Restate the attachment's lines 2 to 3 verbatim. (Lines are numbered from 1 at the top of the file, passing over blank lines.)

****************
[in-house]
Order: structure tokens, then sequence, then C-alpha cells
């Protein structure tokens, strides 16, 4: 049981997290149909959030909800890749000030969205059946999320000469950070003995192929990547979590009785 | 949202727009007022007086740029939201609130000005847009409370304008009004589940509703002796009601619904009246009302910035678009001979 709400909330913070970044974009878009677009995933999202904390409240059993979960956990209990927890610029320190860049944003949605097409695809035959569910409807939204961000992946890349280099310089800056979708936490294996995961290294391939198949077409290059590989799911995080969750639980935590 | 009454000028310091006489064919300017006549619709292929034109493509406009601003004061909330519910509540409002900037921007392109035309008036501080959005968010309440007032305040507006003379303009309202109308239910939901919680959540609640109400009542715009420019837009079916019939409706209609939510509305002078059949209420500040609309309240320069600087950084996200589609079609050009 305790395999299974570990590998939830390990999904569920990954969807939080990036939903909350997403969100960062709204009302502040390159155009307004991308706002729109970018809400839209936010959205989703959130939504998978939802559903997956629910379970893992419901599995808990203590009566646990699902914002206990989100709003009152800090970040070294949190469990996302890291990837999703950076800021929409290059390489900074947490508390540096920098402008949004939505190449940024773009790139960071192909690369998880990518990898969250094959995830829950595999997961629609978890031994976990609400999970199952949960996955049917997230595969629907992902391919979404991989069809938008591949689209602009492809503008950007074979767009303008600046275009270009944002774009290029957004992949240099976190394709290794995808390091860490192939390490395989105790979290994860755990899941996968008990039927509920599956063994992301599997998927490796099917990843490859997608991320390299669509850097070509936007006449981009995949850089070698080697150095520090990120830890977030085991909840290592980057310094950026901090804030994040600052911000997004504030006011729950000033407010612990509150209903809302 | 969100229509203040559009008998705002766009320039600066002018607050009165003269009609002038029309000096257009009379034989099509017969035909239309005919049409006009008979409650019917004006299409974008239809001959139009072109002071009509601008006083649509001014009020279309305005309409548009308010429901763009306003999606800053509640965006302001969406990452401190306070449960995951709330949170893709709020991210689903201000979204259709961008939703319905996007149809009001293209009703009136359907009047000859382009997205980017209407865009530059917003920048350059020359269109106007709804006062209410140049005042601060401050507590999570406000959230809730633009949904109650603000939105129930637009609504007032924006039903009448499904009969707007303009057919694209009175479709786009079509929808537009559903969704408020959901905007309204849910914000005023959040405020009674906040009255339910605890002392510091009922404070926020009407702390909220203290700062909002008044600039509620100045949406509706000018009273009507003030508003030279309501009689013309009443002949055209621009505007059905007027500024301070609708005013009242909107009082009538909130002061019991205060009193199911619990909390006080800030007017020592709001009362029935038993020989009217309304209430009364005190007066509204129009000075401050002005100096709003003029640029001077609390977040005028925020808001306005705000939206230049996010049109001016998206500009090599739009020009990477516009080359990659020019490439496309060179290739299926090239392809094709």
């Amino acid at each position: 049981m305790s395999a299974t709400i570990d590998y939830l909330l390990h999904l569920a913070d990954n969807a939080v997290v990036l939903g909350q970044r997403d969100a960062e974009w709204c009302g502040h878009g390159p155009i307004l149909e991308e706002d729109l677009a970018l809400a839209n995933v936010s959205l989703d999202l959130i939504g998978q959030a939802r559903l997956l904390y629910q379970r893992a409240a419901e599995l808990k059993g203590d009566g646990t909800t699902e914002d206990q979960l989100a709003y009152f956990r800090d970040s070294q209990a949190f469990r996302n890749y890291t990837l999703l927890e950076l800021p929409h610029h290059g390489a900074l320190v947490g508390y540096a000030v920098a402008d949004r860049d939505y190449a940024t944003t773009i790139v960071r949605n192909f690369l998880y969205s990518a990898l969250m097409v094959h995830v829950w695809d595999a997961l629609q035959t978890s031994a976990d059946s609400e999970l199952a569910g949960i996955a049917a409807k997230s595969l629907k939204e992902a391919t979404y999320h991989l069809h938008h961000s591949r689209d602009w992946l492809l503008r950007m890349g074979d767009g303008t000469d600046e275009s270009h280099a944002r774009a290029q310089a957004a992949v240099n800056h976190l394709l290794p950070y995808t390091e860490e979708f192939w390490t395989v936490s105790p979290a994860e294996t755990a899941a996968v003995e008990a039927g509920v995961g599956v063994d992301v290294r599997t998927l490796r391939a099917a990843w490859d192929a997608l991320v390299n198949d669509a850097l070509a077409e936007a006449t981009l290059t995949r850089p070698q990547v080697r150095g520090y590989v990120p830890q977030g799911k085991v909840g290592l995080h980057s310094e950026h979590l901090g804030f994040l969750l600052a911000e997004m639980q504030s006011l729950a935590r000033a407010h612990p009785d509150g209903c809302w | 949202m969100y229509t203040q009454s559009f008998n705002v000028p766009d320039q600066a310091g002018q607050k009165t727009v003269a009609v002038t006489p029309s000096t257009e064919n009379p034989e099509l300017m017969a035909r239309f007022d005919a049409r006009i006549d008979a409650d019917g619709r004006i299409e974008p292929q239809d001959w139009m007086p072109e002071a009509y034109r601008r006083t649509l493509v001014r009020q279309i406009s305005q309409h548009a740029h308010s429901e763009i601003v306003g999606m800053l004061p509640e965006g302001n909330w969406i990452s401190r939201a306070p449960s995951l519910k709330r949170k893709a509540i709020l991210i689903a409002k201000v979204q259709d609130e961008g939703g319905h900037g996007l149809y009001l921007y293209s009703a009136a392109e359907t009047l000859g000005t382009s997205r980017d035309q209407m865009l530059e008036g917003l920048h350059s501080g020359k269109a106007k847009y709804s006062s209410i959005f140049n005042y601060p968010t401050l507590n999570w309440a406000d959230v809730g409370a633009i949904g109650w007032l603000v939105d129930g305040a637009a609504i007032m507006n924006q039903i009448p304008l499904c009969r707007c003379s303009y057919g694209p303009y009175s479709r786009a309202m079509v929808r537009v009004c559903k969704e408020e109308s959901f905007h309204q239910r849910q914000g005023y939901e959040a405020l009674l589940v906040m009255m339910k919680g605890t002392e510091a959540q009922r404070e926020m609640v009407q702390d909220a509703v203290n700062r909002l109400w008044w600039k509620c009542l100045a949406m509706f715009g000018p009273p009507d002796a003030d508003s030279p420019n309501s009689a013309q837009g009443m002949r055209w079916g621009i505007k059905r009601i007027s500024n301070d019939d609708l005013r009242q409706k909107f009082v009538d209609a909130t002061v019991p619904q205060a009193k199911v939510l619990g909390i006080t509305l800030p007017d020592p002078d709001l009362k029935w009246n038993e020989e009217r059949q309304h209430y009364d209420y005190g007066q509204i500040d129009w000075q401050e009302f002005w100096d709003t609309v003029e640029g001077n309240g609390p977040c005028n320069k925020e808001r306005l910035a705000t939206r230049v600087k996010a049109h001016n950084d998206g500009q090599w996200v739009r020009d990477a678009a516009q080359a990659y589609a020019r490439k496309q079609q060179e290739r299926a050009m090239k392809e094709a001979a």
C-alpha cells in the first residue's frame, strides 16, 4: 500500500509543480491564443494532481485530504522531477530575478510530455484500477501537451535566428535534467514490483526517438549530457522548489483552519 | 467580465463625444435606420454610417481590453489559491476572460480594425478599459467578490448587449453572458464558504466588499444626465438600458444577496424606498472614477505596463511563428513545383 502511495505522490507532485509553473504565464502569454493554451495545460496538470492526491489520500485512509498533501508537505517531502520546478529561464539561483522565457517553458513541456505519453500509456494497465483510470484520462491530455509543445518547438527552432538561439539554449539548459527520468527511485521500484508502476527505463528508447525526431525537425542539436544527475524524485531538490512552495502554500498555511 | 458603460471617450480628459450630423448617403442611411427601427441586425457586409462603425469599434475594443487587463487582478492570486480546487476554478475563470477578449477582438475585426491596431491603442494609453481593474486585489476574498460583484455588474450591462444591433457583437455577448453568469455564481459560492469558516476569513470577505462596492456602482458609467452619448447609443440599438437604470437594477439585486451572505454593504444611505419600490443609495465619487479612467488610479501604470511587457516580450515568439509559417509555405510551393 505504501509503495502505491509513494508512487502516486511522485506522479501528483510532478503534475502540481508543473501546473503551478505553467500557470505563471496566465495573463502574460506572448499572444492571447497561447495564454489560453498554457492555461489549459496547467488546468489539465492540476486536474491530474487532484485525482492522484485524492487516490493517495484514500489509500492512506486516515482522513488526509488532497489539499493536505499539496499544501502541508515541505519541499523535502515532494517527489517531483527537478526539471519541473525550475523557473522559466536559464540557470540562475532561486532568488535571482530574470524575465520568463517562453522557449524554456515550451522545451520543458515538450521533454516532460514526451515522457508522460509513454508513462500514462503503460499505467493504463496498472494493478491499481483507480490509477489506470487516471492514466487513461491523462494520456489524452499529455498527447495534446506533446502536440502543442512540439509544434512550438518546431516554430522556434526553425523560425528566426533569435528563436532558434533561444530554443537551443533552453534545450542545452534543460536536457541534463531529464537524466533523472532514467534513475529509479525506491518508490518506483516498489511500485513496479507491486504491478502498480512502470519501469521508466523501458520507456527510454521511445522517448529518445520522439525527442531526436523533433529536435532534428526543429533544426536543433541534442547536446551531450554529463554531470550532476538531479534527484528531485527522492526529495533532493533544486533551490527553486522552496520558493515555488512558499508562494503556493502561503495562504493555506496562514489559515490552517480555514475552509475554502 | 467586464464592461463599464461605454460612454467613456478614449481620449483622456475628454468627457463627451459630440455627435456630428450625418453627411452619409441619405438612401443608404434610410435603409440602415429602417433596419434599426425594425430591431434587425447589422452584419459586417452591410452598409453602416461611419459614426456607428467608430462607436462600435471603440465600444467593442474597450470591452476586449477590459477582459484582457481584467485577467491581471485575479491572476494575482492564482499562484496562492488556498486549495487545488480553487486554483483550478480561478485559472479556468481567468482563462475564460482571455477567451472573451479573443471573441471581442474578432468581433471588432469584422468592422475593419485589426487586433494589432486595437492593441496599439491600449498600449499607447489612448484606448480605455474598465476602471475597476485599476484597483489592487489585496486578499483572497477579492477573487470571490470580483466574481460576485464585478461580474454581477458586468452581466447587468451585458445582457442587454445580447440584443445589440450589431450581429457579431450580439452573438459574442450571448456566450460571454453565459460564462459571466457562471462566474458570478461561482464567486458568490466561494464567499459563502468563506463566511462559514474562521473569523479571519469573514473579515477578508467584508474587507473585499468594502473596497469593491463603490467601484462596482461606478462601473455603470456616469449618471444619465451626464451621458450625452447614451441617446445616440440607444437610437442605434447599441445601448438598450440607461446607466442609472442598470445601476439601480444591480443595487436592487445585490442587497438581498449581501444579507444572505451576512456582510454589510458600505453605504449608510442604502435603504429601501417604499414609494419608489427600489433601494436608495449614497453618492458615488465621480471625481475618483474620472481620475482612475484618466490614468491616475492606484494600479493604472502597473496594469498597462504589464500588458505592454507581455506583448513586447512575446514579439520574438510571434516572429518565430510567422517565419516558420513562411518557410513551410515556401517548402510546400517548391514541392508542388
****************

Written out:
Order: structure tokens, then sequence, then C-alpha cells
């Protein structure tokens, strides 16, 4: 049981997290149909959030909800890749000030969205059946999320000469950070003995192929990547979590009785 | 949202727009007022007086740029939201609130000005847009409370304008009004589940509703002796009601619904009246009302910035678009001979 709400909330913070970044974009878009677009995933999202904390409240059993979960956990209990927890610029320190860049944003949605097409695809035959569910409807939204961000992946890349280099310089800056979708936490294996995961290294391939198949077409290059590989799911995080969750639980935590 | 009454000028310091006489064919300017006549619709292929034109493509406009601003004061909330519910509540409002900037921007392109035309008036501080959005968010309440007032305040507006003379303009309202109308239910939901919680959540609640109400009542715009420019837009079916019939409706209609939510509305002078059949209420500040609309309240320069600087950084996200589609079609050009 305790395999299974570990590998939830390990999904569920990954969807939080990036939903909350997403969100960062709204009302502040390159155009307004991308706002729109970018809400839209936010959205989703959130939504998978939802559903997956629910379970893992419901599995808990203590009566646990699902914002206990989100709003009152800090970040070294949190469990996302890291990837999703950076800021929409290059390489900074947490508390540096920098402008949004939505190449940024773009790139960071192909690369998880990518990898969250094959995830829950595999997961629609978890031994976990609400999970199952949960996955049917997230595969629907992902391919979404991989069809938008591949689209602009492809503008950007074979767009303008600046275009270009944002774009290029957004992949240099976190394709290794995808390091860490192939390490395989105790979290994860755990899941996968008990039927509920599956063994992301599997998927490796099917990843490859997608991320390299669509850097070509936007006449981009995949850089070698080697150095520090990120830890977030085991909840290592980057310094950026901090804030994040600052911000997004504030006011729950000033407010612990509150209903809302 | 969100229509203040559009008998705002766009320039600066002018607050009165003269009609002038029309000096257009009379034989099509017969035909239309005919049409006009008979409650019917004006299409974008239809001959139009072109002071009509601008006083649509001014009020279309305005309409548009308010429901763009306003999606800053509640965006302001969406990452401190306070449960995951709330949170893709709020991210689903201000979204259709961008939703319905996007149809009001293209009703009136359907009047000859382009997205980017209407865009530059917003920048350059020359269109106007709804006062209410140049005042601060401050507590999570406000959230809730633009949904109650603000939105129930637009609504007032924006039903009448499904009969707007303009057919694209009175479709786009079509929808537009559903969704408020959901905007309204849910914000005023959040405020009674906040009255339910605890002392510091009922404070926020009407702390909220203290700062909002008044600039509620100045949406509706000018009273009507003030508003030279309501009689013309009443002949055209621009505007059905007027500024301070609708005013009242909107009082009538909130002061019991205060009193199911619990909390006080800030007017020592709001009362029935038993020989009217309304209430009364005190007066509204129009000075401050002005100096709003003029640029001077609390977040005028925020808001306005705000939206230049996010049109001016998206500009090599739009020009990477516009080359990659020019490439496309060179290739299926090239392809094709």